Every night since humans first evolved, we have made what might be considered a baffling, dangerous mistake. Despite the once-prevalent threat of being eaten by predators, and the loss of valuable time for gathering food, accumulating wealth, or having sex, we go to sleep. Scientists have long speculated and argued about why we devote roughly a third of our lives to sleep, but with little concrete data to support any particular theory. Now, new evidence has refreshed a long-held hypothesis: During sleep, the brain cleans itself.
Most physiologists agree that sleep has come to serve many different purposes, ranging from memory consolidation to the regulation of metabolism and the immune system. While the "core" purposes of biological functions such as breathing and eating are easy to understand, however, scientists have never agreed on any such original purpose for sleeping. The new study, by Maiken Nedergaard and colleagues at the University of Rochester in New York, provides what Charles Czeisler, a sleep researcher at Harvard Medical School in Boston, calls the “first direct experimental evidence at the molecular level” for what could be sleep’s basic purpose: It clears the brain of toxic metabolic byproducts.
The new work, published online today in Science, “fits with a long-standing view that sleep is for recovery—that something is paid back or cleaned out,” says David Dinges, a sleep researcher at the University of Pennsylvania. It builds on Nedergaard's recent discovery, described last summer in Science Translational Medicine, of a network of microscopic, fluid-filled channels that clears toxins from the brain, much as the lymphatic system clears out metabolic waste products from the rest of the body. Instead of carrying lymph, this system transports waste-laden cerebrospinal fluid (CSF). Before the discovery of this "glymphatic system," as Nedergaard has dubbed it, the brain's only known method for disposing of cellular trash was to break down and recycle it within individual cells, she says.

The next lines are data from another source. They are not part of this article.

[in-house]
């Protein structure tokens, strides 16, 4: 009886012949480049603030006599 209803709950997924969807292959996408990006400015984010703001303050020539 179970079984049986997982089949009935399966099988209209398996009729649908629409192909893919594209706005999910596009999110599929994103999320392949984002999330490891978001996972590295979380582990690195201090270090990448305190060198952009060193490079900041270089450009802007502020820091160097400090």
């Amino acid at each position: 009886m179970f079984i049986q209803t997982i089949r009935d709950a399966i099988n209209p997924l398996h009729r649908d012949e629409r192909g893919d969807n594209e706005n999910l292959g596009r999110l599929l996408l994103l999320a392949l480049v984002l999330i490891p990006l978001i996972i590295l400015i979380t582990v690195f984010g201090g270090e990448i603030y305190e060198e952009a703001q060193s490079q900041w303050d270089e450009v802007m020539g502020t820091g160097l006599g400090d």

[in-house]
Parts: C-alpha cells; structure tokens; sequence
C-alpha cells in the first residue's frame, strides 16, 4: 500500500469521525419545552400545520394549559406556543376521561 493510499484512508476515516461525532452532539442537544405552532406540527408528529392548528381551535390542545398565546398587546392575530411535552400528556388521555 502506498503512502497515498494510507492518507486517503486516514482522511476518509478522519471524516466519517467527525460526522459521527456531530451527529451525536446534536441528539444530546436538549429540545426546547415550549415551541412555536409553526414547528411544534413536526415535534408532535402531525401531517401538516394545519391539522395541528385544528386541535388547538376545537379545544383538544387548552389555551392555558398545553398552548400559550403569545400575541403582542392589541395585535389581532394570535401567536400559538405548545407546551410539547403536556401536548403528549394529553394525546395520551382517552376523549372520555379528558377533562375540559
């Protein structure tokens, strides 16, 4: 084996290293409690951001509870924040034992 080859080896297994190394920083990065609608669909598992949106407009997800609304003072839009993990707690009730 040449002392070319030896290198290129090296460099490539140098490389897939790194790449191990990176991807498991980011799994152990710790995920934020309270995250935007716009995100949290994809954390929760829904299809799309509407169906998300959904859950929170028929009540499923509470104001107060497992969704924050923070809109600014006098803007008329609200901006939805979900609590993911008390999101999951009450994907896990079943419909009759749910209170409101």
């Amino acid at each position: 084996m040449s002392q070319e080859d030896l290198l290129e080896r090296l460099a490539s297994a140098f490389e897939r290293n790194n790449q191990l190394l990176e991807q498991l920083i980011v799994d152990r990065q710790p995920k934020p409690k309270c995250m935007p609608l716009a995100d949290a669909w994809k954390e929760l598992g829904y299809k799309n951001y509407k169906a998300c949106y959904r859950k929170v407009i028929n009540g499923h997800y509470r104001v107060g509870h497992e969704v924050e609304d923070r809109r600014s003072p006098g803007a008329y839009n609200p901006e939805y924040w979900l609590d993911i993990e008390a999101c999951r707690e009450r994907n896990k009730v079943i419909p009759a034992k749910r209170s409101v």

In the original work, Nedergaard’s group showed that glia, the brain's non-neuronal cells, control the flow of CSF through channels in their cell membranes. "If we delete the channels in glial cells, the flow almost stops," Nedergaard says. Because the transport of fluid across cell membranes requires a lot of energy, Nedergaard and her team had a hunch that the brain would not be able to both clean and process sensory information at the same time and decided to test whether the activity of the glymphatic system changed during sleep. Lulu Xie, the new study's first author, spent the next 2 years training mice to relax and fall asleep on a two-photon microscope, which can image the movement of dye through living tissue.
Once Xie was sure the mice were asleep, based on their EEG brain activity, she injected a green dye into their CSF through a catheterlike device in their necks. After half an hour, she awakened them by touching their tails and injected a red dye that the two-photon microscope could easily distinguish from the green. By tracking the movements of red and green dye throughout the brain, the team found that large amounts of CSF flowed into the brain during sleep, but not during the awake state, Nedergaard says.
A comparison of the volume of space between nerve cells while the mice were awake and asleep revealed that the glial channels carrying CSF expanded by 60% when the mice were asleep. The team also injected labeled β amyloid proteins into the brains of sleeping mice and awake mice and found that during sleep, CSF cleared away this "dirt" outside of the cells twice as quickly—"like a dishwasher," Nedergaard says. Such proteins can aggregate as pathogenic plaques inside cells and are associated with Alzheimer’s disease, she says.
Many neurological diseases—from Alzheimer's disease to stroke and dementia—are associated with sleep disturbances, Nedergaard notes. The study suggests that lack of sleep could have a causal role, by allowing the byproducts to build up and cause brain damage. "This could open a lot of debate for shift workers, who work during the nighttime,” Nedergaard predicts. "You probably develop damage if you don’t get your sleep."
One unknown, however, is whether the need to remove waste products actively regulates sleep—whether, for example, the buildup of metabolic byproducts makes us sleepy. Researchers also wonder how the fluid-filled channels change shape during sleep, and whether clearing waste actually improves the function of neurons.
Nor are other researchers certain that cleansing is sleep’s sole core function. No one function of sleep necessarily rules them all, says sleep scientist Derk-Jan Dijk of the University of Surrey in the United Kingdom. “Sleep probably has many functions,” he says, just as the weekend is variously for shopping, socializing, and cleaning the house.
But now that Nedergaard and her colleagues have identified this nightly brainwashing in mice, Czeisler says, scientists can investigate whether it occurs in all species, and to what extent. “One could imagine that different species have evolved different additional functions of sleep to suit their different habitats, … but this will help resolve if there is some shared function of sleep across species,” he concludes.